WASHINGTON--(BUSINESS WIRE)--Amid plummeting primary aluminum production in the U.S., the Department of Energy must invest in American-made clean aluminum to retain and create manufacturing jobs, reduce industrial emissions, and grow a vitally important industry. That’s according to a letter sent today by Ford Motor Co., General Motors, Pepsi Co., Ball Corp., Rivian, SunPower and eight more leading companies to U.S. Department of Energy (DOE) Secretary Jennifer Granholm. The letter says that by using investments from the Inflation Reduction Act (IRA) to expand and secure an affordable supply of clean energy, the Biden administration can modernize and grow this industry, rather than letting American-made primary aluminum disappear.
“Ford is committed to achieving carbon neutrality across our vehicles, operations and supply chain no later than 2050, and sourcing domestically produced, lower-carbon primary aluminum is part of a host of actions we are taking that will help us meet our ambitious sustainability goals,” said Cynthia Williams, Global Director of Sustainability, Homologation and Compliance at Ford. “The Inflation Reduction Act presents a powerful opportunity for the Department of Energy to prioritize American-made, clean sources of aluminum, which will in turn make more sustainable options available to companies like Ford. It’s going to take all of us – manufacturers, suppliers, energy providers and government – working together to build a better future that’s not just good for business, but also for people and the planet.”
The letter was published on www.buycleanaluminum.com as well as in full page ads in five newspapers: The Albany Times-Union, The St. Louis Post-Dispatch, The Louisville Courier-Journal, the South Carolina Post and Courier, and the Indianapolis Star, each newspaper in a market with one of the remaining six primary aluminum smelters. The letter was also accompanied by a digital ad campaign and mobile takeover on Politico.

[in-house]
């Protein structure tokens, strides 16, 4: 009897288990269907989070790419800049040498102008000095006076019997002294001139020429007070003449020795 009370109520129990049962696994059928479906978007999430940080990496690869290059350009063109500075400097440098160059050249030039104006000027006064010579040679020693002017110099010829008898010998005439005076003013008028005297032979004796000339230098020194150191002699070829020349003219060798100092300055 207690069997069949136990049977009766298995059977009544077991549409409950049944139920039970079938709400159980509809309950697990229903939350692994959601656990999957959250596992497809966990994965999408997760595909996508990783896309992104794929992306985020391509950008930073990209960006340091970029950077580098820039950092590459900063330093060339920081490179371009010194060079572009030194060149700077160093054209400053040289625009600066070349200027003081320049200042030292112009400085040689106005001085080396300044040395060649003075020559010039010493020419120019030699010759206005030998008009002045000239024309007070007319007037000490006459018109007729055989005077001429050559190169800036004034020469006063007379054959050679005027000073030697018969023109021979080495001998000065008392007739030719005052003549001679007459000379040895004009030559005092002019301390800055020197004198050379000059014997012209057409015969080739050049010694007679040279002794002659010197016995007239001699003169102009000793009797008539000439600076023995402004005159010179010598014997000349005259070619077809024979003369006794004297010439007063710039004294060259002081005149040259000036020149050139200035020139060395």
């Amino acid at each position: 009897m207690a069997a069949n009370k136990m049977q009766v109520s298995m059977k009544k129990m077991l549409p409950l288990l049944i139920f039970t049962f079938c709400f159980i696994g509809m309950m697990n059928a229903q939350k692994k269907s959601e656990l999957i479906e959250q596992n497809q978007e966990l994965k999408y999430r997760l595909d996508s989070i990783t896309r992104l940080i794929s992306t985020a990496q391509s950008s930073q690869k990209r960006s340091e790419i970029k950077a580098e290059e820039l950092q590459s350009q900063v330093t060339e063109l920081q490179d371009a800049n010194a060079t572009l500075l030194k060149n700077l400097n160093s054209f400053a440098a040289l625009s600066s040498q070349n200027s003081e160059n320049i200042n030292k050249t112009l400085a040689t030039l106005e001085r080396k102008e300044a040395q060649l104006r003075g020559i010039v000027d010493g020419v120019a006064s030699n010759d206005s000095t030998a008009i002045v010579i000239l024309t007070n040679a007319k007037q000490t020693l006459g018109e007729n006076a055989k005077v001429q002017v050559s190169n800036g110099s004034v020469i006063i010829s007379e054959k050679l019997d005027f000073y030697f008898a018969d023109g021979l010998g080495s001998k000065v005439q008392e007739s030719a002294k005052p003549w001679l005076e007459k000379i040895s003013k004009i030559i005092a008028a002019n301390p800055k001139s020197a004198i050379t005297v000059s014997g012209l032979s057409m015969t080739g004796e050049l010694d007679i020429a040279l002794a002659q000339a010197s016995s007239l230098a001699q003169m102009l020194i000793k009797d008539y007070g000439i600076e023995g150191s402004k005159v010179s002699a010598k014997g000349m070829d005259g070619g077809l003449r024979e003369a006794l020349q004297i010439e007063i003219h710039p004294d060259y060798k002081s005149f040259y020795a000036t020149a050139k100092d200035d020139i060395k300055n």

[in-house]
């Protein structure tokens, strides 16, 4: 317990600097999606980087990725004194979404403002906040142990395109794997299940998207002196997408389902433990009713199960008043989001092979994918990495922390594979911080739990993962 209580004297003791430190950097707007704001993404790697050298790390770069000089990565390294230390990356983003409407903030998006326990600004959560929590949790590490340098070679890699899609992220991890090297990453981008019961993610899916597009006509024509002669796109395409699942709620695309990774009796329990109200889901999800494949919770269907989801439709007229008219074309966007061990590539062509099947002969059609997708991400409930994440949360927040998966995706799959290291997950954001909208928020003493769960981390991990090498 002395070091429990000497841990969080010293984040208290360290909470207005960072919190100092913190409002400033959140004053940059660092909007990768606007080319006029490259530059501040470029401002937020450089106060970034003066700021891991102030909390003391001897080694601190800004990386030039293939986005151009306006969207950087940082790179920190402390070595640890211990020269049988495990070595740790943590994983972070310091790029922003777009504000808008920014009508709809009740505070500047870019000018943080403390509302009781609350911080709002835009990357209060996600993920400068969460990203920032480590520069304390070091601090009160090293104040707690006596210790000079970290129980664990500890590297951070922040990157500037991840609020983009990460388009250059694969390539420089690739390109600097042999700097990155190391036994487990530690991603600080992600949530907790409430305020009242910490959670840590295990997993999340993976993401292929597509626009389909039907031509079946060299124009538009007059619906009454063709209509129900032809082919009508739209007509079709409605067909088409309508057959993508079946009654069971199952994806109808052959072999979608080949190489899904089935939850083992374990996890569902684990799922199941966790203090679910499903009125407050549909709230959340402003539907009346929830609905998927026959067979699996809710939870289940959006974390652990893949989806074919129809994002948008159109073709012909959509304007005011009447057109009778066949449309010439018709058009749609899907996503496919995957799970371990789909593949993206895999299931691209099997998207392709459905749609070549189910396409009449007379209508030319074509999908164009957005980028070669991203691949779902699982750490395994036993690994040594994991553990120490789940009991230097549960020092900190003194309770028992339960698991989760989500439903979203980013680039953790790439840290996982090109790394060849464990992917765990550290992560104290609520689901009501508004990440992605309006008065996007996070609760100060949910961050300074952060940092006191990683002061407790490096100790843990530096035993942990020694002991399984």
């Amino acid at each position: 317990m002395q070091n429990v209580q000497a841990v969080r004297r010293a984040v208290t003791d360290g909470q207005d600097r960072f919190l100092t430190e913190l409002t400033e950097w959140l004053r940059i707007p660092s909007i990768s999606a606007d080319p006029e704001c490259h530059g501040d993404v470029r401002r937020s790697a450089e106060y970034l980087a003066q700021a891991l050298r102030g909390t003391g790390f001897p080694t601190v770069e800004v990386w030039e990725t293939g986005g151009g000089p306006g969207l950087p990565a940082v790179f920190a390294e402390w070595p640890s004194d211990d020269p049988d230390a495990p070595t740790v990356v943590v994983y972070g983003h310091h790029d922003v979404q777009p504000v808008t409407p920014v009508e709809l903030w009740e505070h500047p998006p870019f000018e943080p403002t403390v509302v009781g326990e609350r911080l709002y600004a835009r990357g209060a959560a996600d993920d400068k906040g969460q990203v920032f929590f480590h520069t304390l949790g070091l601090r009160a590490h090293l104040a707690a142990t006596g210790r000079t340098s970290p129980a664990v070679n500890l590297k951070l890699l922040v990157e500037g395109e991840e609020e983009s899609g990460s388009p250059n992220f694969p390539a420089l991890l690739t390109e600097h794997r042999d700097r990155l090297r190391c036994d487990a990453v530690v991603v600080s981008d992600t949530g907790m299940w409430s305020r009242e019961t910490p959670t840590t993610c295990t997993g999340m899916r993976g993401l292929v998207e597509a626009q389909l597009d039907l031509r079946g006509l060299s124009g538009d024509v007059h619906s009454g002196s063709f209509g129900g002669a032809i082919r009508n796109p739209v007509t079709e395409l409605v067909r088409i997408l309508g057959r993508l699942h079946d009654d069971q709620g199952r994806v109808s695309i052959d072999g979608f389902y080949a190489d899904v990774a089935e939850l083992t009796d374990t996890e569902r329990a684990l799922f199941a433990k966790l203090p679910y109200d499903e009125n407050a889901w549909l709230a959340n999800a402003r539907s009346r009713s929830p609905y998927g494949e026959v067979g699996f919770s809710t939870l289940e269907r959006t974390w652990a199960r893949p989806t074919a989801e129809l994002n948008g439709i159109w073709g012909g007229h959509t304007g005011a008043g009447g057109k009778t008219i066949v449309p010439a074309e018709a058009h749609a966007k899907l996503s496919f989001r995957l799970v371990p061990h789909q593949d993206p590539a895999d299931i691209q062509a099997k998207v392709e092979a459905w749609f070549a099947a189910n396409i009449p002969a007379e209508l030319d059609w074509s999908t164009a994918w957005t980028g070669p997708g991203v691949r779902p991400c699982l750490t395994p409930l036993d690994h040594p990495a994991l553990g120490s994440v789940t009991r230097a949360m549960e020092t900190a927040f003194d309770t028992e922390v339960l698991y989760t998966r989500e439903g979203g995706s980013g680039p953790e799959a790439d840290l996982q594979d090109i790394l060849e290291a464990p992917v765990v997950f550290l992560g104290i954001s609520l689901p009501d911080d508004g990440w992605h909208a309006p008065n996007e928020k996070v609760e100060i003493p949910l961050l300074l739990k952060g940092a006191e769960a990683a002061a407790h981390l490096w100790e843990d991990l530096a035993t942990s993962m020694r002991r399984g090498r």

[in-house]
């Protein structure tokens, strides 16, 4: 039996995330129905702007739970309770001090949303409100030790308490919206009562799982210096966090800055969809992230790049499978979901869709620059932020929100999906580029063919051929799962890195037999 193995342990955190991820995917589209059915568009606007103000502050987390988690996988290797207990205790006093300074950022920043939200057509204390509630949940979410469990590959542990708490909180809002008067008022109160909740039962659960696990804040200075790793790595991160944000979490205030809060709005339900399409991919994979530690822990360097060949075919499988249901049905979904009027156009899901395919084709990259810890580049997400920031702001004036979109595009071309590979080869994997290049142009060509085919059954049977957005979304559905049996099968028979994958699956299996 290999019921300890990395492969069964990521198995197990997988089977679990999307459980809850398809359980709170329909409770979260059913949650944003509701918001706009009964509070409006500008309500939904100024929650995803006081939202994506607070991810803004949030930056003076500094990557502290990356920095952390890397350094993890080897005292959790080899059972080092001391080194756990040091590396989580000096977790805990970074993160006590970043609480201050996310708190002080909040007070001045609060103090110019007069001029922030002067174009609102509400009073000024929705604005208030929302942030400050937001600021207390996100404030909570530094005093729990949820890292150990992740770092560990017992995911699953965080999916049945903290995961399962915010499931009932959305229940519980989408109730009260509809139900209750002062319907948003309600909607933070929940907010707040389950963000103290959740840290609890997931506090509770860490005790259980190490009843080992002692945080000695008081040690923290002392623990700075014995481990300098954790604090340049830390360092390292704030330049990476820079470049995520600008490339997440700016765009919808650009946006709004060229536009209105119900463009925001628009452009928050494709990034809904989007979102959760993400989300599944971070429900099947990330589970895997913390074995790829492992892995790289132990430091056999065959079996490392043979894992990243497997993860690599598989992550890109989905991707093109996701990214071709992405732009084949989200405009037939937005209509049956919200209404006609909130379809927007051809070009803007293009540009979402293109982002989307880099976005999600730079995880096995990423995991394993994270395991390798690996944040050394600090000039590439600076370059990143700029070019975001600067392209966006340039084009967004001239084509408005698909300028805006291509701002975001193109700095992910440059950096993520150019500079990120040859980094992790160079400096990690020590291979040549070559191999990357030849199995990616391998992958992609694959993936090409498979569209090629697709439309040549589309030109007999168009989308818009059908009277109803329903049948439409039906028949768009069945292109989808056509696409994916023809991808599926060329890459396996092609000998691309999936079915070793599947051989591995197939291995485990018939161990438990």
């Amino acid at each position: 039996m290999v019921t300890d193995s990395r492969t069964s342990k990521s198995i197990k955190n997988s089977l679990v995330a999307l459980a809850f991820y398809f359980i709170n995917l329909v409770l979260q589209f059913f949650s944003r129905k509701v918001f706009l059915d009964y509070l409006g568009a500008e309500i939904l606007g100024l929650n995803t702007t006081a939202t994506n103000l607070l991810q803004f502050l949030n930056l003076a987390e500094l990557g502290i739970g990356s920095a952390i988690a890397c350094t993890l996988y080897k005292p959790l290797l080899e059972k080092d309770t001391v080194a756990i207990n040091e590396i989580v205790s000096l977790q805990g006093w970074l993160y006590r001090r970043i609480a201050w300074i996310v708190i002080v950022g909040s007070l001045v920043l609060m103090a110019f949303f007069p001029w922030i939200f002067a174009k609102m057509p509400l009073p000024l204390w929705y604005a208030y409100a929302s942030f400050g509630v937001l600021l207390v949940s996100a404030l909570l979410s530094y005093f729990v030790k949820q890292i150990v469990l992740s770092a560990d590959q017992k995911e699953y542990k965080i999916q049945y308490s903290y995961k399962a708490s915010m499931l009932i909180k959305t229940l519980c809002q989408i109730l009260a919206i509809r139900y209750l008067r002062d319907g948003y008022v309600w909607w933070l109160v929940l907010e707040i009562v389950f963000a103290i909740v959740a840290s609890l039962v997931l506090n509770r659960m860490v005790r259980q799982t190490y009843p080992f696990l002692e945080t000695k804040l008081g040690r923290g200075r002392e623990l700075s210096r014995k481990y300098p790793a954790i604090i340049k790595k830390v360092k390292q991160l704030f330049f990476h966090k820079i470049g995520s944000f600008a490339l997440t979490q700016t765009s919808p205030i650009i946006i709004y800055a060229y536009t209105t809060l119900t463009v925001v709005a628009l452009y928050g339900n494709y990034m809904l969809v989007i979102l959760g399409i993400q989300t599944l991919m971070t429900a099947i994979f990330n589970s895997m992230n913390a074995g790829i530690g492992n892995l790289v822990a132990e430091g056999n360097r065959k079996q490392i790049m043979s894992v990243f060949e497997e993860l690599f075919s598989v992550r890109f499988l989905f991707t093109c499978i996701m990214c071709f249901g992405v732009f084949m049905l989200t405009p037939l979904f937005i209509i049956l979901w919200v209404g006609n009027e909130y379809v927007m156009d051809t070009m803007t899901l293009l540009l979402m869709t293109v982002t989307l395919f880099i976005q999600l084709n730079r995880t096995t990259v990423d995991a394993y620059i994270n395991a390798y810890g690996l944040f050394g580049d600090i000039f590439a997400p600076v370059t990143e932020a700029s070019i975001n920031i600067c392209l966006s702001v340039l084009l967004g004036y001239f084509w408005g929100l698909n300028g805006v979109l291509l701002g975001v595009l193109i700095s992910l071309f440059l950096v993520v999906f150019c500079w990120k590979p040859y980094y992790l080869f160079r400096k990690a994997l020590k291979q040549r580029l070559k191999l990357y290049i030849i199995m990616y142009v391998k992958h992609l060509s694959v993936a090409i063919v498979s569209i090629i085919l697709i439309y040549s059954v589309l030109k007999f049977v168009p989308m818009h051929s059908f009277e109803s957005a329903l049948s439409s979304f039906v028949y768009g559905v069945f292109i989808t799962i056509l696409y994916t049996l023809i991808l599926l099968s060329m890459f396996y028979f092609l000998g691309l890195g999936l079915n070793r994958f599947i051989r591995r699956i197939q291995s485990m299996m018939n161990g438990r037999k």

“Ball Corporation is working to cut more than half of the greenhouse gas emissions from operations and supply chains by 2030,” said Ramon Arratia, Chief Sustainability Officer for Ball Corporation. “As a significant buyer of aluminum can sheet, we’re using our purchasing power to help transform the aluminum beverage packaging sector to low-carbon primary aluminum and low carbon recycled aluminum, but we can’t do it alone. The Biden administration has an opportunity right now to rapidly accelerate the decarbonization of primary aluminum refining and smelting in the U.S., and make America a global leader in producing clean aluminum.”
The actions outlined in the letter would help secure a robust supply chain of sustainably manufactured clean aluminum in the U.S., reduce emissions, create family-sustaining jobs, and realize the full potential of the landmark climate law. These companies warn the American primary aluminum industry is at risk of disappearing, just as demand is set to skyrocket.
“Spiking electricity prices, lack of access to low-cost renewable energy, and insufficient federal investment have pushed the remaining six primary smelters to the brink,” the letter states. “The IRA is poised to make the largest-ever investment in U.S. manufacturing, supercharging aluminum-dependent clean energy technologies. In order to meet increased aluminum demand that will affect all our industries, the U.S. must invest heavily in supply.”
Aluminum is indispensable to everyday food and beverage products, as well as the building blocks of the clean energy economy such as solar panels, wind turbines, heat pumps, transmission lines, electric vehicles and more that are poised to transform the U.S. in the coming decades. Global demand for aluminum is set to increase nearly 40% by 2030 and 80% by 2050. Yet, in the past 18 months, the U.S. primary aluminum industry has been plagued by layoffs, curtailed production, and closures due in part to the volatile price of fossil fuels.
The Department of Energy has a generational opportunity to revive the U.S. primary aluminum industry thanks to the IRA. DOE officials are currently evaluating applications from aluminum companies to invest IRA dollars that will reduce emissions from manufacturing processes and power supplies.